The facilities of biobanks make it easier and more convenient for scientists to study diseases from the samples collected over time. The research helps scientists make essential discoveries in developing medicines and cures for some fatal diseases. Biobanks have helped save thousands of lives yearly in the UK and the world at large. Imagine all the drugs and medications for smallpox, polio, or malaria, thanks to biobanks and research facilities.

Even though most first-world countries have reduced or thoroughly eliminated many life-threatening diseases, we can’t say the same about the rest of the world. However, biobanks have contributed significantly to reducing infant mortality rates in these developing countries. For diseases like Alzheimer’s and dementia that we don’t have cures for yet, biobanks serve as one of the major diseases for experimentation, research, and new treatments that are constantly evolving.

  1. Cancer Research

One of the diseases that have plagued humans for many years without any significant strides in preventing the number of deaths and morbidity worldwide is cancer. Even though the science of oncology has made considerable strides in the last decade, there is still more work. Biobanks are an essential part of personalised medicine developed with the three pillars of cancer research – metabolomics, epigenomics, and proteomics. Profound development in cancer research results from the prognostic, therapeutic, and diagnostic aspects. Biobanks contributed heavily in identifying biomarkers and prospective pharmaceutical treatment.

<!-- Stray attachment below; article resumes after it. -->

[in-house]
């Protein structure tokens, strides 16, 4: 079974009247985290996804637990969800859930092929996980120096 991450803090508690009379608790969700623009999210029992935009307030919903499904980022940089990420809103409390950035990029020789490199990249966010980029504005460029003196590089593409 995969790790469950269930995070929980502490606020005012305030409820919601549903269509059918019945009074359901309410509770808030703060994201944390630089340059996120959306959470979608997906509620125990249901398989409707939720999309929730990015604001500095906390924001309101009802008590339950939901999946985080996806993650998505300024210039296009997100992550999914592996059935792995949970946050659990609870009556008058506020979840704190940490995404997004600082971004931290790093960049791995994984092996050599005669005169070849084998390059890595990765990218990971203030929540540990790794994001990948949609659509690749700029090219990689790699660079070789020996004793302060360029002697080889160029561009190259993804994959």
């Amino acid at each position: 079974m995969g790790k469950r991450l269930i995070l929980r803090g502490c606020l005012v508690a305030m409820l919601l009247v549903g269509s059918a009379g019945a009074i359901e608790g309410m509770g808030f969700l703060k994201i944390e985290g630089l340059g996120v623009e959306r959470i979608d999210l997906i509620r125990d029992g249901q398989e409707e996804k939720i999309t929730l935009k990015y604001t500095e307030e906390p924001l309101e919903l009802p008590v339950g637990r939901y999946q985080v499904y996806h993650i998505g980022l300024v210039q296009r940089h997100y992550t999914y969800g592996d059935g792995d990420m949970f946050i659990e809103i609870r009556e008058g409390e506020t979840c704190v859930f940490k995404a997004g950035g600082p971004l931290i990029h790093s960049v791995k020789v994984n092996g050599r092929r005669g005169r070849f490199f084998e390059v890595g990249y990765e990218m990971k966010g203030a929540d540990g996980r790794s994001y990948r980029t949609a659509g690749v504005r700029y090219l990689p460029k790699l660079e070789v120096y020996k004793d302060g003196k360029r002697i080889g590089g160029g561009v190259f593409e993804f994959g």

Cancer biobanks are specialised systems for storing cancer samples and all the data associated in a planned and systematic manner. These biobanks have helped in cancer prevention, detection, diagnosis, and treatment of cancer worldwide, making it a keep element of personalised medicine. Biobanks will play a vital role in the future for revolutionising research, advancing genetic studies, and identifying future drug targets.

  1. Helping Combating Covid-19

When the COVID-19 pandemic started, no cure or vaccine was available that could work for the strain, which sent the entire scientific community into a frenzy. There was increased pressure on the scientific community to develop a cure for combating the deadly virus. Biobanks played an essential role in collecting samples and giving researchers access to these samples in a short while, even amidst the lockdown and social distancing procedures.

Soon, there was an effective vaccine for combating the vaccine in record time. After that, many other types of vaccines followed, showing the strength of biobanks and how sharing data and information can help us together achieve results far faster than usual. The study hasn’t stopped, and biobanks are again at the forefront of research, giving scientists access to varied samples when needed in the continued coronavirus research and how to combat it.